Lt-Gen Niel Knobel, Chairperson, World Veteran Foundation, stated that the WVF encouraged establishment of associations of federations for all veterans and would encourage full representation from South Africa. Although the advisory aboard had done a lot of work it did not achieve all the objectives, and from a South African perspective, Lt-Gen Knobel would be keen to see momentum given to some of the thoughts expressed in his presentation, which reflected what veterans were saying. It was noted that at the General Assembly in 2003 the State President had given encouragement, and it was clear that the conference was taken seriously. Any resolution of the general assembly would be sent through to the United Nations. The declaration had outlined the physical, psychological and social needs of veterans. He urged that these must be taken seriously. Well-managed health care was one of the most urgent needs of the military veterans in South Africa and the Continent. It was the first item put on the agenda when the Advisory Board was established and therefore it was to be expected that it should have been dealt with by now. He suggested that the GetMed Managed Health Care programme must be supported by the Committee.

Discussion
Ms P Daniels (ANC) asked whether Lt-Gen Knobel was suggesting that veterans join in their own right, or whether bodies of veterans should join WVF.

Lt-Gen Knobel said that the world body was adamant that if possible there should be unity amongst veterans, so this was desirable also in South Africa. However, many countries had different associations that joined the world body in their own right, and perhaps later began to unite with other bodies. However, this had been an area of challenge, despite the full support of the Minister and department. He was disappointed that unity had not yet been fully achieved. Be that as it may, there were veterans who needed a place where they could voice their concerns, and had raised them with the Advisory Board.

Ms Daniels asked if the thirty or so associations were from the Region, or from South Africa.

Lt-Gen Knobel said that all the 30 associations called themselves "national" associations. They also had regional representatives within the national structures. There were other smaller groups, which may not be national.

Ms Daniels asked who the Medical Scheme was, who ran it and what benefits it could offer.

LT-Gen Knobel said that the Scheme would be making a presentation later and he suggested this question stand over.

Ms W Matsemela (ANC) said that many international associations seemed to be representing veterans. She wondered which "veterans" were included. She noted that the veterans were faced with a number of difficulties in the country.

Lt-Gen Knobel said that he did not represent or was affiliated to any specific organisation in the Country, because of his position in the world bodies. He noted that the WVF would encourage veterans as broadly defined to go the route of formal registration so that there could be clarity on who and how many veterans there were. An estimate had been made of around 600 000, but the Advisory Board was trying to get a reliable number. It was a long and slow process, made more difficult because of regional lack of contact with veterans. He agreed that the problem was compounded when the organisations were disorganised. Many were operating as small splinter groups yet were voicing the same concerns. It was necessary for various groupings to sort themselves out and make sure that their leadership was visible to go ahead with the new Advisory Board. He noted that the WVF was not concerned at all with political issues. It aimed to look after the physical, psychological and social needs of veterans and their dependents, and victims.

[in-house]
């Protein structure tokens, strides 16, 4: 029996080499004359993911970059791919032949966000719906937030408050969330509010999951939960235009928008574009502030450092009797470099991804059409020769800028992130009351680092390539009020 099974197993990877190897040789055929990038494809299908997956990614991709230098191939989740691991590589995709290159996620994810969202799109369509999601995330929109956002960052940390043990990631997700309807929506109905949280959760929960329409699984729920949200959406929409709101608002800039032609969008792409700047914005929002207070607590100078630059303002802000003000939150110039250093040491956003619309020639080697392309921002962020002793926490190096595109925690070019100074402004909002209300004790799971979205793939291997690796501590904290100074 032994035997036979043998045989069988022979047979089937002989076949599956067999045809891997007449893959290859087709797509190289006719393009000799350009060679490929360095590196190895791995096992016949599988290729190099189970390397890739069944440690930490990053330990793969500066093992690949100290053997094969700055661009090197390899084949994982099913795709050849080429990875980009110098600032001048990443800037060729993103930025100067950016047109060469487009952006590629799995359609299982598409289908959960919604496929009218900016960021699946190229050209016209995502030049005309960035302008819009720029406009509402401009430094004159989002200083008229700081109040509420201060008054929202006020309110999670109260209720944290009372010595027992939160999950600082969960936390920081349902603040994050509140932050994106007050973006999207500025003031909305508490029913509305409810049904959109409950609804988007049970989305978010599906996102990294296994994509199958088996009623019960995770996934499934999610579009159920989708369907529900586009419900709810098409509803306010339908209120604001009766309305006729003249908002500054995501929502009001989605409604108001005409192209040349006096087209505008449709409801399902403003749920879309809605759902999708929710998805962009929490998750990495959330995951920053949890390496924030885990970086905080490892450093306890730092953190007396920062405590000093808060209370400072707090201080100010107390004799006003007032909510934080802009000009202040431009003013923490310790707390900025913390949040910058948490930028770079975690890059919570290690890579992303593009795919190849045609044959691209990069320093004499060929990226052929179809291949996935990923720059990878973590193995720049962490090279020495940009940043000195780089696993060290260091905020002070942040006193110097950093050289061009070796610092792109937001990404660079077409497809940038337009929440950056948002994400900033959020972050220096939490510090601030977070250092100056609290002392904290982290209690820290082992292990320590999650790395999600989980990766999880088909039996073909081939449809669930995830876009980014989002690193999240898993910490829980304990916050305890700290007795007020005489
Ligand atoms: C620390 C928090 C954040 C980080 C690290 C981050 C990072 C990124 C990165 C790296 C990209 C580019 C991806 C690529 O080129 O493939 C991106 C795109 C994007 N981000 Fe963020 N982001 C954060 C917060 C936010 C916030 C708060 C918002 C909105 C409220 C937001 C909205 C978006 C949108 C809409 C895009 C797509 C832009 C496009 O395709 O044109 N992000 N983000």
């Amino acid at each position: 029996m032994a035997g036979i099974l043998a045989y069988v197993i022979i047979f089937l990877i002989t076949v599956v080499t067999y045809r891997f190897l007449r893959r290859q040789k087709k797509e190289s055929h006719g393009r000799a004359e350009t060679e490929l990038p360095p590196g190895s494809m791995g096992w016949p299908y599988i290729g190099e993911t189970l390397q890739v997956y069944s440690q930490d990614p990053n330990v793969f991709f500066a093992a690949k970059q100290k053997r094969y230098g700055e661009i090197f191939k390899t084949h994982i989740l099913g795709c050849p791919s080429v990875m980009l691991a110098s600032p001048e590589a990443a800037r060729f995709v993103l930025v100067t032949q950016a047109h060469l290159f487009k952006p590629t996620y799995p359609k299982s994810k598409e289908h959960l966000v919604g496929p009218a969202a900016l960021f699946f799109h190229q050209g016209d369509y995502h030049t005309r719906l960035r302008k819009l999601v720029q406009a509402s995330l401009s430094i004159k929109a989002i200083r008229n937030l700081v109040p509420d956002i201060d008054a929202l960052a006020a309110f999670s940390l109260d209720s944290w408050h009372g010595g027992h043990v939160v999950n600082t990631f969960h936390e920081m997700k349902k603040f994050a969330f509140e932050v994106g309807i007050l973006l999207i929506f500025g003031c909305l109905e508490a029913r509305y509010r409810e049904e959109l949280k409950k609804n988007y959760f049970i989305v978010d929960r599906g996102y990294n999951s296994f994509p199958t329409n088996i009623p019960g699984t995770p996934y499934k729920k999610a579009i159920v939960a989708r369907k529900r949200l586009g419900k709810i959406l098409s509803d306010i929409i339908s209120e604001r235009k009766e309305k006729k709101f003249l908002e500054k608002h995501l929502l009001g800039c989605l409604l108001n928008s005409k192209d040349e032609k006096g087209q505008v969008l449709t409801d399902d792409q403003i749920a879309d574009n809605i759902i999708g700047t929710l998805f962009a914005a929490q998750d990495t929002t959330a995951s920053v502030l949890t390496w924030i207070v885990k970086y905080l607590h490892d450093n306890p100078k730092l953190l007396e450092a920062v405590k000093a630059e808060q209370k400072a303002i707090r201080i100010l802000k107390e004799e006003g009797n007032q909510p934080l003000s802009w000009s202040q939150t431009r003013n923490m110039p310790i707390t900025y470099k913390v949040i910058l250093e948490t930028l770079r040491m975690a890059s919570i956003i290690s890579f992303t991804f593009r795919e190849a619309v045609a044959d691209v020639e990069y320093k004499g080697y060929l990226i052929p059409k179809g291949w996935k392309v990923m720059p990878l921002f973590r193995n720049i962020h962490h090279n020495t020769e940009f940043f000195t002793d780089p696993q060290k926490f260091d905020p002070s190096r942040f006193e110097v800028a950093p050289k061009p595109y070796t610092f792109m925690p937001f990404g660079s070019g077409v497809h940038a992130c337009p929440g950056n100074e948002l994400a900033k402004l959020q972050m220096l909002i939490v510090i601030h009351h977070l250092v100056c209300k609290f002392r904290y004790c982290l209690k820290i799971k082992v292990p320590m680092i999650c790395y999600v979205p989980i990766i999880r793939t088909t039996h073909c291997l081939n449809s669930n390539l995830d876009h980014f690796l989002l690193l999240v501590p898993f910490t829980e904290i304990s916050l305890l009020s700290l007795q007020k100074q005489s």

Ms Matsemela asked if there had ever been advice given on setting up an independent Ministry for Veterans.

Lt-Gen Knobel said that when the Military Veterans Affairs Act (MVA) was first passed, there were some negotiations around the possibility of establishing an independent Department, but this was not possible for logistical reasons at the time. It was decided that the Act would be the responsibility of the Minister of Defence, and a directorate would be established within the Department of Defence (DoD) to deal with it. This was a costly and slow exercise. There was now a new initiative looking at restructuring. WVF was in favour of this.

Ms Matsemela said that the Committee had recently discussed the budget vote for the Department and she asked where specific budgetary allocation had been made for this.

The Chairperson noted that officials from DoD would be commenting later on these issues.

Umkhonto we Sizwe Military Veterans Association (MKMVA) Submission
Mr Kebby Maphatsoe, Provincial Chairperson, MKMVA, stated that MKMVA represented the ex combatants of Umkhonto We Sizwe. The submission he would be making was essentially a shared submission representing the views of provincial offices as well.